These Colorblind GIFs Show What The World Looks Like For People With Different Spectrums

Color vision deficiency — more commonly known as “color blindness” — is quite common, but it can be hard to imagine if you’ve never experienced it. Thankfully, Clinic Compare, a UK medical consulting service, has created a series of GIFs that show what colorblindness looks like for different people. It turns out that there’s a lot more variation in the way people perceive color than you might think.

According to the National Eye Institute, 8 percent of men and 0.5 percent of women descended from Northern Europeans have red-green color blindness. The gender imbalance here is due to the fact that the gene for color blindness is X-linked, meaning that it’s found on the X chromosome. Because women have two X chromosomes, they usually have a normal gene for color vision on one chromosome that can counterbalance an abnormal one on the other. Men only have one X-chromosome, so if they inherit a gene for colorblindness, that’s the gene they express. Most color vision deficiency is inherited, but it can be caused by other factors, including age, medication, exposure to certain chemicals, and diseases including Alzheimer’s disease, Parkinson’s disease, diabetes, and glaucoma.

Color blindness exists across a spectrum. Only in very rare cases do people experience a total lack of color vision; what’s more common is an inability to distinguish between certain colors. Red-green color blindness is the most common type of the disorder, though blue-yellow also colorblindness exists. There are a number of varieties of color blindness within these broad categories that range significantly in severity.

Depending on how severe it is, color blindness can impact people’s lives in a variety of ways, from impeding their ability to read traffic lights and maps to making it more difficult for them to figure out whether their clothing matches. There is no cure for inherited color blindness, but, fortunately, most people are able to adapt to the disorder.

Here are what eight varieties of color blindness look like, in handy GIF form:


Protanomaly is a common form of inherited red-green color blindness that affects 1 percent of men. As you can see in the GIF, its effects are fairly mild, with red, orange, and yellow taking on a green tinge, and all colors appearing duller than usual.


Protanopia also affects 1 percent of males, and is caused by an inability to perceive the part of the light spectrum associated with red. That means that red looks black, while some green, orange, and yellow hues look yellow.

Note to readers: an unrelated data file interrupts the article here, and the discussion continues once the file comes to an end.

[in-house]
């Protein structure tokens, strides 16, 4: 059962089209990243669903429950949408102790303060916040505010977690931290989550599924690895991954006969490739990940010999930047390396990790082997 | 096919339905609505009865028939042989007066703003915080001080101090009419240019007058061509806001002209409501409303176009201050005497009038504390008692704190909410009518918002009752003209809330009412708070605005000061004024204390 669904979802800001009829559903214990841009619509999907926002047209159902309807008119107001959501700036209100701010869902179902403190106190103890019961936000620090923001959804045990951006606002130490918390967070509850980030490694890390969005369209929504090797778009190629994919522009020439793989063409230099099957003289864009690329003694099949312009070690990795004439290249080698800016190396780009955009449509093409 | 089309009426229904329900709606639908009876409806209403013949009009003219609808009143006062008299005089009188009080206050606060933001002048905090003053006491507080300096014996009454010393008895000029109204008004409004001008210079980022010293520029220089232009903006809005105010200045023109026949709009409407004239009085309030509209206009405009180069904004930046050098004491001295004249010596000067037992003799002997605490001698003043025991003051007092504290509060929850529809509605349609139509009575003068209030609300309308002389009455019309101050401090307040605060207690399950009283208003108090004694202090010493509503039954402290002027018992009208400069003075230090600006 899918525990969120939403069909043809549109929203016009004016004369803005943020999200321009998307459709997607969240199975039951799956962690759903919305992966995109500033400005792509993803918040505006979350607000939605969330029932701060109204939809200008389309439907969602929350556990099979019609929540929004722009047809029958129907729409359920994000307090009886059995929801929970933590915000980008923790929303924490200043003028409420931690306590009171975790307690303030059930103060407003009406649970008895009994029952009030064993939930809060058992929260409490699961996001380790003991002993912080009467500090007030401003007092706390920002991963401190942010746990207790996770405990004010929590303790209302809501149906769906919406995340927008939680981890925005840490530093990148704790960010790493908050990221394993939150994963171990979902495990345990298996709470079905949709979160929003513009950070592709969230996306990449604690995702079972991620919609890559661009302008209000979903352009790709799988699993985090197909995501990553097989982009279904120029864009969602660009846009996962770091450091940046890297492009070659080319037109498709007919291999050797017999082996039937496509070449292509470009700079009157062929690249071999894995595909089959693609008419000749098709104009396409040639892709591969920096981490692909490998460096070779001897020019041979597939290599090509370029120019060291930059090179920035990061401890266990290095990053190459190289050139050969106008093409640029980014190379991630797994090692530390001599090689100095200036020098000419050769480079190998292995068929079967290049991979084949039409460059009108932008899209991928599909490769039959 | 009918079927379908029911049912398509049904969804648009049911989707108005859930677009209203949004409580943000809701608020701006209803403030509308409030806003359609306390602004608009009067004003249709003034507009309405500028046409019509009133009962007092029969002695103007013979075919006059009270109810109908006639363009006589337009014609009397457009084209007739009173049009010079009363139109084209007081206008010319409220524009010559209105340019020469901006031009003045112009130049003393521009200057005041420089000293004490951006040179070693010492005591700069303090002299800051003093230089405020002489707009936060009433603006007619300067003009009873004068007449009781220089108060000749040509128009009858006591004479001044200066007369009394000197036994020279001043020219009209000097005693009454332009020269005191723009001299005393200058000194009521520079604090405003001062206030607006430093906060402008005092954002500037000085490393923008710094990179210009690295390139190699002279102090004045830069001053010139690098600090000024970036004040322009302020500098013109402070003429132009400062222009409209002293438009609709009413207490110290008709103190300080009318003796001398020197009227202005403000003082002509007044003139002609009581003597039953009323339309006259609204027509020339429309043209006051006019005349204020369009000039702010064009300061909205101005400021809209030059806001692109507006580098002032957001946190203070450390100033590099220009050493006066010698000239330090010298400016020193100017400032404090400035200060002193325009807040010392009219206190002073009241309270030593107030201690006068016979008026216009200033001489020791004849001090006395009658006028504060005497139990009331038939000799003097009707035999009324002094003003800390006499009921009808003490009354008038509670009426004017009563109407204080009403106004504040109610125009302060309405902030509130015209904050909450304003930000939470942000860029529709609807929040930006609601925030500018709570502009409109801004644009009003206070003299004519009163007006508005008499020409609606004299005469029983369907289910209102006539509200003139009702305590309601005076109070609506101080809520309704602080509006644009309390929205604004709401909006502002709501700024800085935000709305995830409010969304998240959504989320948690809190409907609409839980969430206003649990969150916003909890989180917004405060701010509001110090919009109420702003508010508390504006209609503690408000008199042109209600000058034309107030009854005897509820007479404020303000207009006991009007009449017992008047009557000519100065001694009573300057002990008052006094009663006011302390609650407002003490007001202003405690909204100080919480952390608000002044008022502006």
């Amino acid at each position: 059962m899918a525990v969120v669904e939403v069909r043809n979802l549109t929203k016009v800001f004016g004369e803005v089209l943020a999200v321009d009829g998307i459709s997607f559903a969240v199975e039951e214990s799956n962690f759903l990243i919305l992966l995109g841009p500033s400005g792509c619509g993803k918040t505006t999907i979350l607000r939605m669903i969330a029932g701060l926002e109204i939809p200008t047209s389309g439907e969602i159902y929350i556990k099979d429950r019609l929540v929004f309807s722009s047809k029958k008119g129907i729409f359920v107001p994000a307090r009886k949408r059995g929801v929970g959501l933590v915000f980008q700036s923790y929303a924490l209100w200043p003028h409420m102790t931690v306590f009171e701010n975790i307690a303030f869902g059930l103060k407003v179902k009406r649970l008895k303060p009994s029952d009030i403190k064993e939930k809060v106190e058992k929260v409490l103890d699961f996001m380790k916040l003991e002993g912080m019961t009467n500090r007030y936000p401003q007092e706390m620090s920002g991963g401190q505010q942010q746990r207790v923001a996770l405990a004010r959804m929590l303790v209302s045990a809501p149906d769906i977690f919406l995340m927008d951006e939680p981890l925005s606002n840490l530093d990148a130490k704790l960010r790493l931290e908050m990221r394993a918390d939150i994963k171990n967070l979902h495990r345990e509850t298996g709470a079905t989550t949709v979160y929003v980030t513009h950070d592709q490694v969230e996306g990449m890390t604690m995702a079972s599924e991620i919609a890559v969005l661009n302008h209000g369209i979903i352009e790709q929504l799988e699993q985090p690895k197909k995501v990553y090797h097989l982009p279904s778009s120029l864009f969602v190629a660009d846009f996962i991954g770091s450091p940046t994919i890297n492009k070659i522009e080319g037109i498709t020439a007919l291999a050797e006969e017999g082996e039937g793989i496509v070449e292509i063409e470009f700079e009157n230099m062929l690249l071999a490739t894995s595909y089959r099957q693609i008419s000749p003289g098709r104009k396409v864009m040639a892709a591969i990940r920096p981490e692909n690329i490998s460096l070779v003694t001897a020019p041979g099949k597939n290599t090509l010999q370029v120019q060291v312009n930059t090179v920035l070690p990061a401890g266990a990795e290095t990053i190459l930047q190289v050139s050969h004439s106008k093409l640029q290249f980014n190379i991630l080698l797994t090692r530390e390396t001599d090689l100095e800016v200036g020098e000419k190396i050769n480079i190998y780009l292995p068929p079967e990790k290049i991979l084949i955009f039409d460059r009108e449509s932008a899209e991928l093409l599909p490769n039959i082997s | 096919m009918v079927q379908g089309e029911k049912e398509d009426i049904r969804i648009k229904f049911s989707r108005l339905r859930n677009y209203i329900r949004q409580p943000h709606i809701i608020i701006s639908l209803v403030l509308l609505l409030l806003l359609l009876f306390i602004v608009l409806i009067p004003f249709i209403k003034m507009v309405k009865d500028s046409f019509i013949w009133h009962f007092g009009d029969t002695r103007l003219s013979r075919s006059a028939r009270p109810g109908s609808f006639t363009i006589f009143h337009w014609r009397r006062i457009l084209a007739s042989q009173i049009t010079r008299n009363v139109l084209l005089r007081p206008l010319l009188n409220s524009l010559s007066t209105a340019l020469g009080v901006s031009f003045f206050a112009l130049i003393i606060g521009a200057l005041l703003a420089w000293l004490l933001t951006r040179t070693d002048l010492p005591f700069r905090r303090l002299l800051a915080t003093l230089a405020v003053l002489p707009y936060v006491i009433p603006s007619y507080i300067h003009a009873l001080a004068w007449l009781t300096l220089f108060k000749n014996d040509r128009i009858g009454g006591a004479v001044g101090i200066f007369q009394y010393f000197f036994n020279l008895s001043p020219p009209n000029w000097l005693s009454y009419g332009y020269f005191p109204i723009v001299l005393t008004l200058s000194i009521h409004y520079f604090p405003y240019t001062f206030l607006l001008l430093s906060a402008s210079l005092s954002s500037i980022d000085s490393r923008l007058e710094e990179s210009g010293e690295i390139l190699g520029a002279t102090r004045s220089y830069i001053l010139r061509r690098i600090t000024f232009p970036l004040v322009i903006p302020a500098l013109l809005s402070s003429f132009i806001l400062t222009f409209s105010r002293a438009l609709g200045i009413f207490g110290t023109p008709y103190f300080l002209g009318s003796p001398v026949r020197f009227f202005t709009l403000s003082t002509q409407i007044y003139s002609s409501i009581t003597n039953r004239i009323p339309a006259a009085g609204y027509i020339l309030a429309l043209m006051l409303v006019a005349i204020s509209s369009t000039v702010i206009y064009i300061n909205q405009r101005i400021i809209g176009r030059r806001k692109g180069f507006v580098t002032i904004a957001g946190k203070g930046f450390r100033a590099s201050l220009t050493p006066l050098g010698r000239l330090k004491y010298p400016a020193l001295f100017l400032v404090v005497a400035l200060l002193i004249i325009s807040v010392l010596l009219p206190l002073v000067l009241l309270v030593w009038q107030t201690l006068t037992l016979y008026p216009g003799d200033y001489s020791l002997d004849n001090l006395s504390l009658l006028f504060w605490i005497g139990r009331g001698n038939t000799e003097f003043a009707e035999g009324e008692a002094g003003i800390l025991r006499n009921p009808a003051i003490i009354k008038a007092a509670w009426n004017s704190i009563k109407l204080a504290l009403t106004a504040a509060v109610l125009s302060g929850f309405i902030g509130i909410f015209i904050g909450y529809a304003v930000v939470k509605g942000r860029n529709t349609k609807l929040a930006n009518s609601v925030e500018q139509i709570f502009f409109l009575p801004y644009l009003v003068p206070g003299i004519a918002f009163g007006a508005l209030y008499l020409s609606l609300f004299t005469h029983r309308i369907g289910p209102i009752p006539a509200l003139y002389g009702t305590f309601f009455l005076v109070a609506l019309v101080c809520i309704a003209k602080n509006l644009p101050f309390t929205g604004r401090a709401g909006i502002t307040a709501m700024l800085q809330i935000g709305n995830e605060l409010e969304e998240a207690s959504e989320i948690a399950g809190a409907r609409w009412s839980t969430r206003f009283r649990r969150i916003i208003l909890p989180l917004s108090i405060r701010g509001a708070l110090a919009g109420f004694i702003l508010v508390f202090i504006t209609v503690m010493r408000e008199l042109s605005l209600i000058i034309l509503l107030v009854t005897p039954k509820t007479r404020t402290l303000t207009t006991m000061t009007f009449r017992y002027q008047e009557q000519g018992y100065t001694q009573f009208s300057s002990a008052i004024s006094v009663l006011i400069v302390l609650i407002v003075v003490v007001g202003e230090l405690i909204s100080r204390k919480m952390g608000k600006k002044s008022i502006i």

Deuteranomaly — characterized by difficulty perceiving shades of green — is the most common form of color blindness, affecting 5 percent of men. People with deuteranomaly tend to confuse blue and purple, and perceive increased red in yellow and green shades. As you can see, it’s also fairly mild.


A person with deuteranopia is incapable of perceiving light on the green end of the spectrum and will commonly see beige in place of green, brown and yellow in place of red, and gray in place of pink. One percent of men have deuteranopia.


Tritanomaly falls within the rare category of blue-yellow color blindness. For people with this unusual condition, blue takes on a green-tinge, and yellow is hard to distinguish from red and pink. (As you can see, it’s fairly mild.)


Tritanopia is a very rare condition in which people perceive blue as green and yellow as purple or gray.

Blue Cone Monochromancy

People with normal color vision have cone cell photopigments in their eyes in three colors (red, green, and blue). The brain needs to be able to contrast these pigments in order to make sense of what is being seen. A person with cone monochromancy only has cone cell photopigments in one color, so, without the ability to contrast colors, his or her brain has a hard time distinguishing the colors on display. According to the National Eye Institute, someone with blue cone monochromacy may also suffer from “reduced visual acuity, near-sightedness, and uncontrollable eye movements” (aka “nystagmus.”)

Monochromancy/ Achromatopsia

Monochromancy is a rare condition in which a person lacks the ability to see any color whatsoever. He or she will see the world entirely in black, white, and gray. People with monochromancy tend to be extremely light sensitive and prone to nystagmus.

Images: Josie Stephens/Pexels; Courtesy of Clinic Compare (8)